So as has been done since 1998, on the 18th anniversary of La Ruta Maya, 60 teams lined up under the Hawkesworth in hopes to paddle their way ahead to the finish line in Belize City on Monday, carrying with them all the excitement and long awaited fun. So to all the teams, good luck, and have a safe, fun filled weekend!
This blog is live and will be updated over the course of the competition with the latest photos and statistics.
Fabulous Images of La Ruta Maya.. Images from this morning's race at the start and at the construction of the new bridge area.
Click photos for more pictures!
A Maya River Route Becomes A Race
Get set! Race of the year (Every Year) – Picture credit: Victor Moreno
There is a river that starts its life in the mountains of Belize from a spring. That spring decided a million years ago that it will find a way through the mountains of a land that later hosted Paleoindians, Archaic people, Proto Maya, Maya people and todays contemporary Belizeans. It ripped its way; it climbed; it pushed; it tore through all barriers it found in its path – cleared all things to the granitic floor that it decided to make its bed.
This river, called the Macal River, is one of two that meet two and a half miles north of San Ignacio and Santa Elena towns (twin towns), and start the longest river in the country called the Belize River. It must be highlighted that the country of Belize may have gotten its name from the name the original Yucatec maya called that river: “Baltiz”, which means “muddy water”.
Every year for over 10 years there is a race that happens on this river. Its called the “La Ruta Maya Belize River Challenge”. Its amazing! Do not miss it next year. It all happens on the weekend of the ninth of March every year and you too can be a part of it!
Photo credit – Shaun Ramclam
This race is a commemoration not only of the original “highway” the contemporary people of the area used to travel to and from the economic capital city, Belize City, but also the route and the “causeway” the ancient Maya traveled. They traded and they raided on these rivers. March ninth weekend is a time of family and adventure in Belize. It is also a time of river history and friendships. Its a time of ‘stretching out’ from hectic days, weeks and months. It is also a weekend of water. Everywhere you go around the country of Belize there will be water activities. None, however like the Ruta Maya Belize River Challenge.
We believe you should be here!
Racing teams lining up! Picture credit: Victor Moreno
Ruta Maya 2016, Koop Sheet Metal Dominates First Leg of Annual Race
This morning at the foot of the Hawksworth Bridge in San Ignacio, sixty teams of paddlers gathered on the Macal River to commence. The annual La Ruta Maya Challenge. It was quite a spectacle, as canoes of all colors and paddlers of all ages raced towards the low-lying bridge in a bid to capture the first station prize. From there it was downstream as they made their along the Belize River to Banana Bank. At the end of the first leg Koop Sheet Metal, led by Jerry Rhaburn, had comfortably taken the lead, followed a few seconds later by defending champions B.T.L.’s Cobb’s Arm. News Five’s Isani Cayetano has that story.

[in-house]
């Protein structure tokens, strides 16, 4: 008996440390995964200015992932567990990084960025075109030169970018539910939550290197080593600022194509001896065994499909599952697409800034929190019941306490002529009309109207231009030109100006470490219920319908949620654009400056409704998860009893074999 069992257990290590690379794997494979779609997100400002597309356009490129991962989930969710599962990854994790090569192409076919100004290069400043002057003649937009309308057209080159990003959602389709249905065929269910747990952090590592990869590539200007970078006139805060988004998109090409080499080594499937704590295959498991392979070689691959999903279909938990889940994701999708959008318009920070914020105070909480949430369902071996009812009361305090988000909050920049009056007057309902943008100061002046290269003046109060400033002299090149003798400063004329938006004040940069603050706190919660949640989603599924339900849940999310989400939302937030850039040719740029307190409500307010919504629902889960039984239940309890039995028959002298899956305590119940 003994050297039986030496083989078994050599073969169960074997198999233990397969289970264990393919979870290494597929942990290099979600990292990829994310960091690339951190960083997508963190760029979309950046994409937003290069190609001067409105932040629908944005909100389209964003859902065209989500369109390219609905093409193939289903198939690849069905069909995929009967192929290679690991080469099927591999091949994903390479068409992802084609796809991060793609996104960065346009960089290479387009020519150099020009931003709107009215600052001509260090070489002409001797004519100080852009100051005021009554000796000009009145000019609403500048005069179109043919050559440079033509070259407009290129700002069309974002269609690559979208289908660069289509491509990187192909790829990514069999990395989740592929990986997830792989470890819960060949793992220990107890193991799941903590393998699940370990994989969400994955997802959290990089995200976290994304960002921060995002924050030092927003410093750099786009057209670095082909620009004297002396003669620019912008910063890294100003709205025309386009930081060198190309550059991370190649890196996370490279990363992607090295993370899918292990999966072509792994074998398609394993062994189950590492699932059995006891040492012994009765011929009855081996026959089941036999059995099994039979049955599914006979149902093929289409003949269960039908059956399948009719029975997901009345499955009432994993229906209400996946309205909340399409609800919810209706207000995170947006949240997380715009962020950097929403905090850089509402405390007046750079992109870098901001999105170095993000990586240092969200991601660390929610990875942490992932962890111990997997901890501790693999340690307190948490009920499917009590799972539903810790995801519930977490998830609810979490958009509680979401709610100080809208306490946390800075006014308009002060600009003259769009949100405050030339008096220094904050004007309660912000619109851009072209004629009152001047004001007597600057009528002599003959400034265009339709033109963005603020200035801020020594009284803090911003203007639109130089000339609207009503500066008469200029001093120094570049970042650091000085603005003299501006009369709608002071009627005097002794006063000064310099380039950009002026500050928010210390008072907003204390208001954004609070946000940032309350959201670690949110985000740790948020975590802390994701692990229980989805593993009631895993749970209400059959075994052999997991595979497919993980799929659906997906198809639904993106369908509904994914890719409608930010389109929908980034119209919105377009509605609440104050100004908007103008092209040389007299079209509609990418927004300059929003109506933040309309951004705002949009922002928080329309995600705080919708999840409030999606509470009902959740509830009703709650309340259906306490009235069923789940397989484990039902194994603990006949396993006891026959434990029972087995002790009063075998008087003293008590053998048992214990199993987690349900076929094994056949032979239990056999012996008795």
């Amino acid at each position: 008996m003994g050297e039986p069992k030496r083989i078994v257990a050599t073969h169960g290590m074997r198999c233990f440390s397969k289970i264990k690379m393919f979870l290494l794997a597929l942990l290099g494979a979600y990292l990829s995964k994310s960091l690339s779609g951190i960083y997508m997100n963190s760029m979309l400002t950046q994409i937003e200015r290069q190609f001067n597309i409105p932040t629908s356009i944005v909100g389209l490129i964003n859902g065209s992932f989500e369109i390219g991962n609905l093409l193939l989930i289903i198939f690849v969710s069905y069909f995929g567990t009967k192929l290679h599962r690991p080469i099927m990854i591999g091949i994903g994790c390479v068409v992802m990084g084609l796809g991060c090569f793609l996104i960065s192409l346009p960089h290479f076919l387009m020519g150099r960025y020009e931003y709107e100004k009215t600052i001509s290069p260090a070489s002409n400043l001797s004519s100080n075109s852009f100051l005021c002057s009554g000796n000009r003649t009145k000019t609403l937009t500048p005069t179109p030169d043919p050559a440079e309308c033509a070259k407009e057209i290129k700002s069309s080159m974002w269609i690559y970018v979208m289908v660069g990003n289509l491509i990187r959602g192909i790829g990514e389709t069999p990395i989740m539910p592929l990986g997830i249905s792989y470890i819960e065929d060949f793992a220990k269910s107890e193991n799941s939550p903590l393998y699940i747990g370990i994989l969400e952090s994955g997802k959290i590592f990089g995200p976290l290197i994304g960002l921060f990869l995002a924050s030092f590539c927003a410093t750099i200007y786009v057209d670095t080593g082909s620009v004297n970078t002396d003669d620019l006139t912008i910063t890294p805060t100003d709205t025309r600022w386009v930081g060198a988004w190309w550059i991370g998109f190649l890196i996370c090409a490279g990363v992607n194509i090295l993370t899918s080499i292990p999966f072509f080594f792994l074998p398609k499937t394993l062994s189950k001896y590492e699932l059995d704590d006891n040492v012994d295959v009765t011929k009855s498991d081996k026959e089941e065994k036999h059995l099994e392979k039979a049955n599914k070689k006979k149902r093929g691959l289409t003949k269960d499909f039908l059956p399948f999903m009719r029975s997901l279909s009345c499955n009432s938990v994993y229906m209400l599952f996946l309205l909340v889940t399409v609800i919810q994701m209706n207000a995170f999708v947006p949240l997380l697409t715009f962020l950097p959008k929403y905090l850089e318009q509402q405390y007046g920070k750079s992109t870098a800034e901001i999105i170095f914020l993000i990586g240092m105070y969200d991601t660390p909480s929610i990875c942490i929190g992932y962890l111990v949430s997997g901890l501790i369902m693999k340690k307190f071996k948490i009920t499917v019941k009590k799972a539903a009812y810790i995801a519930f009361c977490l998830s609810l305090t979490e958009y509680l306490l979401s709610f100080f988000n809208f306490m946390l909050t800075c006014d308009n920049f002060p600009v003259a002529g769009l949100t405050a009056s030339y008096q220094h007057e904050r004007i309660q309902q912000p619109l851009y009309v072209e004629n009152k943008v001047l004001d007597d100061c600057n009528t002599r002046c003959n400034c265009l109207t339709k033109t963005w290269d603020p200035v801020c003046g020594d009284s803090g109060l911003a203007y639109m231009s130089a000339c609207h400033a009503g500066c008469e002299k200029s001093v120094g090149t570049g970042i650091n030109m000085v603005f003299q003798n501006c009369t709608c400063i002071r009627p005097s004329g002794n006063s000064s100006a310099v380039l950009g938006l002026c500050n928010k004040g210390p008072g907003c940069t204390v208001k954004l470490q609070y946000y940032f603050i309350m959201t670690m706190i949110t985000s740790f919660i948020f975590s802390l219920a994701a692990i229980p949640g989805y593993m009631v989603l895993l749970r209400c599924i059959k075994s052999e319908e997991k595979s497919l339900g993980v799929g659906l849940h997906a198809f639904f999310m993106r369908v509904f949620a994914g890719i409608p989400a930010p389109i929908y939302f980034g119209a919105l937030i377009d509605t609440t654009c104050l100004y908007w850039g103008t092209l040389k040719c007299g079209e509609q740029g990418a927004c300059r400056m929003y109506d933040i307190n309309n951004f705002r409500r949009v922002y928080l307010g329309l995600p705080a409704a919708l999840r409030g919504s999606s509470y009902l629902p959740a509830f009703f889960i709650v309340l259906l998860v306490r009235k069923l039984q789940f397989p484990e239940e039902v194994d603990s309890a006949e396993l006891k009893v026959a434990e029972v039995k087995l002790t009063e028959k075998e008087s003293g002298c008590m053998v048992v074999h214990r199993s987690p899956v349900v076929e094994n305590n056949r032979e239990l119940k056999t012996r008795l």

Isani Cayetano, Reporting
The blare of an air horn at the stroke of seven this morning, officially kicked off the annual Belikin La Ruta Maya Belize River Challenge. It is an exhausting, four-day canoe race, the first leg having been completed earlier today. With a total of sixty teams participating in several categories, the competition is fierce; even for veteran athlete Jerry Rhaburn.
Jerry Rhaburn, Captain, Koop Sheet Metal
“Today was a very, very, very stressful day, a nice day. We had a little bit of obstacles, the water is dirty and we can’t, you know, it’s the race and we gotta do with what happens.”
“Now you’re paddling for a new team, so to speak, a different team. What has the chemistry been like between you and your other teammates, in terms of preparing for today’s race?”
“Well, with these guys, you know, we’re experienced paddlers. We couldn’t be better, we can’t ask for better. These guys are young, they’re talented, they’ve been in the race a long time, you know, like myself. We train hard, we spend a lot of time together.”
At various intervals along the winding course, families and friends of the participants lined the banks of the Belize River, cheering on the respective teams as they made their way downstream. Chris Guydis, himself a seasoned paddler, crossed the finish line at Banana Bank in sixth place.
Chris Guydis, Captain, Programme for Belize
“This is the toughest leg of La Ruta [Maya]. The reason why I say it’s the toughest leg because the water is shallow and when the water is shallow it sucks the boat down so you have to use extra fuel fi get it go. And then if yoh noh train pan di waters enough ih da wah real factor, the wata dash yo bout, twist yo bout. Yo gotta know weh paat fi goh. So it’s a real factor for me because I train, to be honest I come and paddle four different days up here. So, and dat no enuff.”
While Guydis may not have had sufficient time to prepare himself and his team for the annual race, Rhaburn, on the other hand, relocated to San Ignacio prior to the challenge for the express purpose of training on the water.
“I spent two weeks out of a whole month in Cayo. Every week I come up and train. I stayed there, so we prepared a lot for this race.”